Federal trademark rights may be established by either being the first to use a mark in interstate commerce (a Section 1(a) filing), or a prospective mark may be reserved prior to use by filing an intent-to-use application (a Section 1(b) filing).
Although the law generally provides that the first user of the mark is entitled to legal protection, with or without a federal trademark registration, federal registration provides significant additional value as it allows for the ability to recover profits, damages, and costs against infringers, national notice of ownership of the mark, the presumption of the validity of the mark, access to federal courts, as well as incontestability status for the mark after five years of federal registration. State registrations are also available, but do not offer the national, comprehensive protection of a federal trademark registration.
In light of the significant benefits of federally registering trademarks (names, logos, and slogans), the ever-increasing value of intellectual property and goodwill to all businesses, the need to protect and distinguish a mark from that a competitor, and to avoid claims of infringement, business must look closely at protecting their brand through trademark protection and likewise ensure their marks are not infringing on those of another business.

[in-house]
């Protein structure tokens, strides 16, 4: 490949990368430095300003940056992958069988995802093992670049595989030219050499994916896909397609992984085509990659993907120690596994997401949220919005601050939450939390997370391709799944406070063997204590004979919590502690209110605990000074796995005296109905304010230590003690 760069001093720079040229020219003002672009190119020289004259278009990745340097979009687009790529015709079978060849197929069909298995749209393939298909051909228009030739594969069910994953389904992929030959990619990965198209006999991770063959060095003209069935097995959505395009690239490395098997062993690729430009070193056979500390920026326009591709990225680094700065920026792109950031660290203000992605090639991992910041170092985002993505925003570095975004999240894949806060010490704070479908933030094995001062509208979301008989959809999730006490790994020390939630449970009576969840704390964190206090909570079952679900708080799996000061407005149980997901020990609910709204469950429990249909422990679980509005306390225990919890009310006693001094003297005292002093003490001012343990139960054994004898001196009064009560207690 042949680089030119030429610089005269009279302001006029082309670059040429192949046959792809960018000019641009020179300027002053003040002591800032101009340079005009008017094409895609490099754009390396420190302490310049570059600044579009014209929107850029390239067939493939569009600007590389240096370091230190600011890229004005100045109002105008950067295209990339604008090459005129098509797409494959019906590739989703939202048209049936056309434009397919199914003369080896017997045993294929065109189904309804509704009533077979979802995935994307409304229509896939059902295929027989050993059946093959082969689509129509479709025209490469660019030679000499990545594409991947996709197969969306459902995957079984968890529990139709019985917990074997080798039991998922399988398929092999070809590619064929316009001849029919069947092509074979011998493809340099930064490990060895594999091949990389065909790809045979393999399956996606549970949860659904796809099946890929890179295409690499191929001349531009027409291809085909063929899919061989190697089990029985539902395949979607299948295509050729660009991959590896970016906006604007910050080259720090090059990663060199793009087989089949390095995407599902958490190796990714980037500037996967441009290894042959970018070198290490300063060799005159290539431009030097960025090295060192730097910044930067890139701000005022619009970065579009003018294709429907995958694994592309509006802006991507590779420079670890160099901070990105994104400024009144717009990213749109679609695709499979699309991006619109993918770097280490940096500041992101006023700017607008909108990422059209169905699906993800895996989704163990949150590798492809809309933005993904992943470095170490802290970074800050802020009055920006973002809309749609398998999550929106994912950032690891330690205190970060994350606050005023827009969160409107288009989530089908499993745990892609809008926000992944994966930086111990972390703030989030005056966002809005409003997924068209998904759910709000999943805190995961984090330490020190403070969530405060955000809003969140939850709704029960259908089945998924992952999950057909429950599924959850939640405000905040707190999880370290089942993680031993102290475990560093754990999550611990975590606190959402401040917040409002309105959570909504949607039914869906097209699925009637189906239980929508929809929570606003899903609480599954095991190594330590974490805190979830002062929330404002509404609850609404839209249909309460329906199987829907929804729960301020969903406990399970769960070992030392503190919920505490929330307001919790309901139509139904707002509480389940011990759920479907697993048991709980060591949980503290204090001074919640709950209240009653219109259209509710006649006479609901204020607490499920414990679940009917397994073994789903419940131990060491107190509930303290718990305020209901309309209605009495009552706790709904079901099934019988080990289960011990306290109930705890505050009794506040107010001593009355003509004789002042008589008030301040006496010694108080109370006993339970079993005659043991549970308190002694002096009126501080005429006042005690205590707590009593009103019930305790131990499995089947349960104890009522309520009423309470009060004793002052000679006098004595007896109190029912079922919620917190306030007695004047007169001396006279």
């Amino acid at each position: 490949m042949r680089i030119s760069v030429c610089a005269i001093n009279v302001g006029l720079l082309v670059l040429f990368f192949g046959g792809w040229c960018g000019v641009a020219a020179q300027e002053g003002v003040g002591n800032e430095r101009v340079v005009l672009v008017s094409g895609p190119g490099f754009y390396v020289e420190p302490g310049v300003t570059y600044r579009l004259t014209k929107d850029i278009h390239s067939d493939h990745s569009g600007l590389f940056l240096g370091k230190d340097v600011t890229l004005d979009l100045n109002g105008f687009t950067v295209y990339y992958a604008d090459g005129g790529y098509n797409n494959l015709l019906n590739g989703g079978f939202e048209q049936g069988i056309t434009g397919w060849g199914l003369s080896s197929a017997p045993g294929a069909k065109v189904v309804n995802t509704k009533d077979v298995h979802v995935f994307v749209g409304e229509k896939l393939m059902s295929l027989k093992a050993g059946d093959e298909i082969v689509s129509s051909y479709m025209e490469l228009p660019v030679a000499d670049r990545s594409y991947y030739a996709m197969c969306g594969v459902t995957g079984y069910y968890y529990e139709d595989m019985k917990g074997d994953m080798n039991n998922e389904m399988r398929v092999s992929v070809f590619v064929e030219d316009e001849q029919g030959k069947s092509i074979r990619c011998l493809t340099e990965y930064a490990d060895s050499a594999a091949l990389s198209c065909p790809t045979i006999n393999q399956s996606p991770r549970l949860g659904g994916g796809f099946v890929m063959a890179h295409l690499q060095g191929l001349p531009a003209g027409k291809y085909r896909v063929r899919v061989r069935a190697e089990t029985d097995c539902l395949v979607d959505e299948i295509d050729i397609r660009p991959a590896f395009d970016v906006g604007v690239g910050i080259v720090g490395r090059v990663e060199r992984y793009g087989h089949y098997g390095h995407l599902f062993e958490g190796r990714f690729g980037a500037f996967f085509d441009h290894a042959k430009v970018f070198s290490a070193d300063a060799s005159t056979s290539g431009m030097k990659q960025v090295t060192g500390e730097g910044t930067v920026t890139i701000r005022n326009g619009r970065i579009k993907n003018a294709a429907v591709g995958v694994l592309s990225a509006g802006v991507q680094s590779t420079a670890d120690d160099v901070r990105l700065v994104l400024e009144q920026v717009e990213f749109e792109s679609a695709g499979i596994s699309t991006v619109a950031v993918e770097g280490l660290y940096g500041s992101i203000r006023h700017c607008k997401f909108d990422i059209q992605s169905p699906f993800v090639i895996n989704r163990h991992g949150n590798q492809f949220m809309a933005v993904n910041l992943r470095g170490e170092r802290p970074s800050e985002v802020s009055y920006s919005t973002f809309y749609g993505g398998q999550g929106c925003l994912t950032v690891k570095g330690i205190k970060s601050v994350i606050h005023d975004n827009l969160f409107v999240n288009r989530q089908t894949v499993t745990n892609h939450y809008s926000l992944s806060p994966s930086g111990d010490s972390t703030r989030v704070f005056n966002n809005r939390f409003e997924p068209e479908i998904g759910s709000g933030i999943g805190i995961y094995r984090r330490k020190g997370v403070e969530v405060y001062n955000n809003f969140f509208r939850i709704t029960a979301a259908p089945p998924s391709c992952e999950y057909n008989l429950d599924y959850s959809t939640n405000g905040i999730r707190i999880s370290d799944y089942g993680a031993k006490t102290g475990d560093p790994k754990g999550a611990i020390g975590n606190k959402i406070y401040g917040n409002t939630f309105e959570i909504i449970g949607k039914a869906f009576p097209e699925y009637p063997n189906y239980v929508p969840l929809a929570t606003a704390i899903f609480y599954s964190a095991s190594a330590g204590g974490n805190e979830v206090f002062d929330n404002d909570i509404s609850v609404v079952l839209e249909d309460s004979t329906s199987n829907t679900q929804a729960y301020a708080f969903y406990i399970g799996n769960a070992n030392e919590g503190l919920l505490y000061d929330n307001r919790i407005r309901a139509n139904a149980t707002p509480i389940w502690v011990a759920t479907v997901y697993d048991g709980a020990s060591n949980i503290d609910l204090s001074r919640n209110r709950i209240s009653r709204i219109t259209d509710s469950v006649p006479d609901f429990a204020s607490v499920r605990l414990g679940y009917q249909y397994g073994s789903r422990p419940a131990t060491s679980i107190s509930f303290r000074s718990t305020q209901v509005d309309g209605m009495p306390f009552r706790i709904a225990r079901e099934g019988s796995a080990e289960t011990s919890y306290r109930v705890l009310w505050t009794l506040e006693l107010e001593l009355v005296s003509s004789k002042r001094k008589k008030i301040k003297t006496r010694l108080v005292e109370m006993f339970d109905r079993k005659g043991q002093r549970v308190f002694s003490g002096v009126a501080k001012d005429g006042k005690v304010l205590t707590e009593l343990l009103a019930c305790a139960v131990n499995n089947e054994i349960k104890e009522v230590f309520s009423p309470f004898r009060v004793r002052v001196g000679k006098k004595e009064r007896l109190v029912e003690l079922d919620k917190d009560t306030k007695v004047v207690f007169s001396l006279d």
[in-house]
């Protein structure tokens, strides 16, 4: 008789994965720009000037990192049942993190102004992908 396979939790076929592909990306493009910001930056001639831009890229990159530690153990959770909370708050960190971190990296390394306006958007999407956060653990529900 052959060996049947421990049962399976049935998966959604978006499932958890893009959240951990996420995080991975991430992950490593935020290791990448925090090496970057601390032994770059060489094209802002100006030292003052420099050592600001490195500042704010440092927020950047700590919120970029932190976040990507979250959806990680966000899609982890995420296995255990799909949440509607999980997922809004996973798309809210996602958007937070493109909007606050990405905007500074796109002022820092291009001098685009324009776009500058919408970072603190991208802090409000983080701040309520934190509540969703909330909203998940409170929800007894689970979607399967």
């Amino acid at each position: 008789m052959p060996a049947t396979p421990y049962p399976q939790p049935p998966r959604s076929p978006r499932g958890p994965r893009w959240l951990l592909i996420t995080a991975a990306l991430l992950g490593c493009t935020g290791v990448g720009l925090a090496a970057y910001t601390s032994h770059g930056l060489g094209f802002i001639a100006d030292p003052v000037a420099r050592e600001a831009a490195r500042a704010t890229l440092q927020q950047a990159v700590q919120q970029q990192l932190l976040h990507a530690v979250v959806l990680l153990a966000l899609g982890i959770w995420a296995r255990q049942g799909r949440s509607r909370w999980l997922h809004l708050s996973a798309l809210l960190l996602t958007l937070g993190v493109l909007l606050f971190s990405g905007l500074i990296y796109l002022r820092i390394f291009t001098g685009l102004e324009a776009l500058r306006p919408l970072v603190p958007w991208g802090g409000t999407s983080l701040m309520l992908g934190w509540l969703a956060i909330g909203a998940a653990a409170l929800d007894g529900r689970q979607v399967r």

Similarly, copyrights protect literary, musical, artistic, and dramatic works such as novels, photographs, movies, songs, etc. Copyrights can also protect creative works outside of the entertainment industry, including articles, blog postings, course materials, designs, graphs, charts, etc.
Unlike a trademark which requires federal filing, a work is copyrighted as soon as it is created. However, benefits are gained by registering a work with the United States Copyright Office. Promptly filing the copyright notice allows the holder to file a copyright infringement lawsuit, provides prima facie evidence of the validity of the copyright, and also provides the holder with the ability to obtain certain damages and attorney's fees upon prevailing in a copyright infringement lawsuit.
Conversely, while not all businesses produce copyrightable works, businesses must remain cognizant of utilizing the works of others without appropriate rights or licensing. The most common scenario for a business being sued for inadvertently infringing copyrights are entertainment/restaurant establishments showing NFL/NHL/MLB games without an appropriate commercial license or playing music without an ASCAP license. However, businesses can also face infringement actions for using copyrighted images on their website, reproducing a chart, or other seemingly innocuous activities.